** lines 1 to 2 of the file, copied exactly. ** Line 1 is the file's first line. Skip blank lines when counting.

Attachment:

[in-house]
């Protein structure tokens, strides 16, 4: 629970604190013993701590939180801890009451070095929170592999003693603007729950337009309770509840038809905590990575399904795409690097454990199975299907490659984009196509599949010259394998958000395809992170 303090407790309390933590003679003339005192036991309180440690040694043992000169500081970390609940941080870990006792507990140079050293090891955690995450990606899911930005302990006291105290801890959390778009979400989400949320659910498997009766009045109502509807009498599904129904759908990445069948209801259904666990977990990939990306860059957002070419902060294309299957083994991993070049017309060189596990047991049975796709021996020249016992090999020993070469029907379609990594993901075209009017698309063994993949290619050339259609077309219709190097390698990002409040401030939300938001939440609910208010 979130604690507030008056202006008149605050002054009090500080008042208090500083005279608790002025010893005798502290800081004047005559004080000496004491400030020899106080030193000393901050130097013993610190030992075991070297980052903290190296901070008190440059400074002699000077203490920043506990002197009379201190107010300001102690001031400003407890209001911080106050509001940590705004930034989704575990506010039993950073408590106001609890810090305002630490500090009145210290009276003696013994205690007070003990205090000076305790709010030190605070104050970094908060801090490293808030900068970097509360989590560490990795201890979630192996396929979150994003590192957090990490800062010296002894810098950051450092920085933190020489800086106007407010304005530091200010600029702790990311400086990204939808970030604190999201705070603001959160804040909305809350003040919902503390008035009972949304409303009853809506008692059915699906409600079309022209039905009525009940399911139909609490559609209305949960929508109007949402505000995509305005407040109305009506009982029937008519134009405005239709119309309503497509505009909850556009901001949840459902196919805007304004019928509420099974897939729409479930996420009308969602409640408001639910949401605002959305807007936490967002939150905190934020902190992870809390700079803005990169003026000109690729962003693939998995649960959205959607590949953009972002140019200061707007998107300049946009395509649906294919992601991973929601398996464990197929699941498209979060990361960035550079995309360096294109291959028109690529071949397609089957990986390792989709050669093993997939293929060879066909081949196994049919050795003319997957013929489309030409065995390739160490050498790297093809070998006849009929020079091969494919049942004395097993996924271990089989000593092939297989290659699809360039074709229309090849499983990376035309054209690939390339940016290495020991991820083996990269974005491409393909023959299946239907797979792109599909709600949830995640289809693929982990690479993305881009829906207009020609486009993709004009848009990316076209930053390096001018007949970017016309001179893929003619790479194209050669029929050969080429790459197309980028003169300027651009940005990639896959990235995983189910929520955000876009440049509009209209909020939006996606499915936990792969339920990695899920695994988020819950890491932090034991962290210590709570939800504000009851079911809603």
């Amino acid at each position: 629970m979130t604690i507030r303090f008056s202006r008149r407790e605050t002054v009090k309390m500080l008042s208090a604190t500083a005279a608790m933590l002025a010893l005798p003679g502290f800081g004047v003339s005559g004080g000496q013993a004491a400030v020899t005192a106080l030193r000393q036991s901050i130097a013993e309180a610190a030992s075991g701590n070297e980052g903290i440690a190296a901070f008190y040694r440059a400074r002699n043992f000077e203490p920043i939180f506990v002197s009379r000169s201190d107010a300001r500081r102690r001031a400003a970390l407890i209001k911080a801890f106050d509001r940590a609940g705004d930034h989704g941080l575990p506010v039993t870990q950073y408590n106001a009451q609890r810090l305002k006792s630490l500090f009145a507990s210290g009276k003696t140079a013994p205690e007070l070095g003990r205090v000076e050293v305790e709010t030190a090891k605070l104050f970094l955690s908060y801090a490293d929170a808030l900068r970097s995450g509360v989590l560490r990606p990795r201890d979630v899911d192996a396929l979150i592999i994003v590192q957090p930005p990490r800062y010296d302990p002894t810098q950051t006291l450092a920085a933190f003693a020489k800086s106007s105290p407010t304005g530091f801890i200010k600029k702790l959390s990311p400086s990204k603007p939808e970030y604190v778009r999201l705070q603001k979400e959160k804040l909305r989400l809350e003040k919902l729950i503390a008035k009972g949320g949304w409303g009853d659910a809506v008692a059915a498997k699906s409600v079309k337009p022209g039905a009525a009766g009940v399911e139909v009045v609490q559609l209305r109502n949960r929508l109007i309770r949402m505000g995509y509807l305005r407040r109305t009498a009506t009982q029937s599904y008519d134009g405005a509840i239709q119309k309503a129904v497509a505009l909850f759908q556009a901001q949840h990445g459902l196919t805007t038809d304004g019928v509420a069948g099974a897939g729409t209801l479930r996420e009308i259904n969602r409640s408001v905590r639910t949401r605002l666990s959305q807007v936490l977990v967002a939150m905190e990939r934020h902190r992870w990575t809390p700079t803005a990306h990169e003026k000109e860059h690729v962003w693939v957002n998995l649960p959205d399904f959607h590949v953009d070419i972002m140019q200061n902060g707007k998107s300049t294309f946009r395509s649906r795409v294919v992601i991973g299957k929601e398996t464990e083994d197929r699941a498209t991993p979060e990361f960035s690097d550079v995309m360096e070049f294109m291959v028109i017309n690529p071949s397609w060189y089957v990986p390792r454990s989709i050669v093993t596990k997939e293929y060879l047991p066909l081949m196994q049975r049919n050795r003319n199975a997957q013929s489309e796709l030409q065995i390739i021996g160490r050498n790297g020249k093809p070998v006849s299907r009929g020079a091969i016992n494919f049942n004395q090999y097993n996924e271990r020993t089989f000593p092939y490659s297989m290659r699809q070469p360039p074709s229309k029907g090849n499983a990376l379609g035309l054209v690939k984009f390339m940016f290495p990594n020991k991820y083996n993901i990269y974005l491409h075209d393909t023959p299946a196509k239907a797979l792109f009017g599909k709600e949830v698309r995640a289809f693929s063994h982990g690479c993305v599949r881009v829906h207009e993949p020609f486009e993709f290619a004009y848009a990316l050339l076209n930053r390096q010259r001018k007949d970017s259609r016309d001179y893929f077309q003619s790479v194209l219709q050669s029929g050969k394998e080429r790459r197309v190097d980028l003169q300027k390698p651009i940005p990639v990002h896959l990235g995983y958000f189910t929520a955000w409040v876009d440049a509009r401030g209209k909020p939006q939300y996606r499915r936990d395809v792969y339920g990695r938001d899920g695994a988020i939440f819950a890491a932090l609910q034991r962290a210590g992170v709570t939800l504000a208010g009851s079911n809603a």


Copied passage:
[in-house]
């Protein structure tokens, strides 16, 4: 629970604190013993701590939180801890009451070095929170592999003693603007729950337009309770509840038809905590990575399904795409690097454990199975299907490659984009196509599949010259394998958000395809992170 303090407790309390933590003679003339005192036991309180440690040694043992000169500081970390609940941080870990006792507990140079050293090891955690995450990606899911930005302990006291105290801890959390778009979400989400949320659910498997009766009045109502509807009498599904129904759908990445069948209801259904666990977990990939990306860059957002070419902060294309299957083994991993070049017309060189596990047991049975796709021996020249016992090999020993070469029907379609990594993901075209009017698309063994993949290619050339259609077309219709190097390698990002409040401030939300938001939440609910208010 979130604690507030008056202006008149605050002054009090500080008042208090500083005279608790002025010893005798502290800081004047005559004080000496004491400030020899106080030193000393901050130097013993610190030992075991070297980052903290190296901070008190440059400074002699000077203490920043506990002197009379201190107010300001102690001031400003407890209001911080106050509001940590705004930034989704575990506010039993950073408590106001609890810090305002630490500090009145210290009276003696013994205690007070003990205090000076305790709010030190605070104050970094908060801090490293808030900068970097509360989590560490990795201890979630192996396929979150994003590192957090990490800062010296002894810098950051450092920085933190020489800086106007407010304005530091200010600029702790990311400086990204939808970030604190999201705070603001959160804040909305809350003040919902503390008035009972949304409303009853809506008692059915699906409600079309022209039905009525009940399911139909609490559609209305949960929508109007949402505000995509305005407040109305009506009982029937008519134009405005239709119309309503497509505009909850556009901001949840459902196919805007304004019928509420099974897939729409479930996420009308969602409640408001639910949401605002959305807007936490967002939150905190934020902190992870809390700079803005990169003026000109690729962003693939998995649960959205959607590949953009972002140019200061707007998107300049946009395509649906294919992601991973929601398996464990197929699941498209979060990361960035550079995309360096294109291959028109690529071949397609089957990986390792989709050669093993997939293929060879066909081949196994049919050795003319997957013929489309030409065995390739160490050498790297093809070998006849009929020079091969494919049942004395097993996924271990089989000593092939297989290659699809360039074709229309090849499983990376035309054209690939390339940016290495020991991820083996990269974005491409393909023959299946239907797979792109599909709600949830995640289809693929982990690479993305881009829906207009020609486009993709004009848009990316076209930053390096001018007949970017016309001179893929003619790479194209050669029929050969080429790459197309980028003169300027651009940005990639896959990235995983189910929520955000876009440049509009209209909020939006996606499915936990792969339920990695899920695994988020819950890491932090034991962290210590709570939800504000009851079911809603």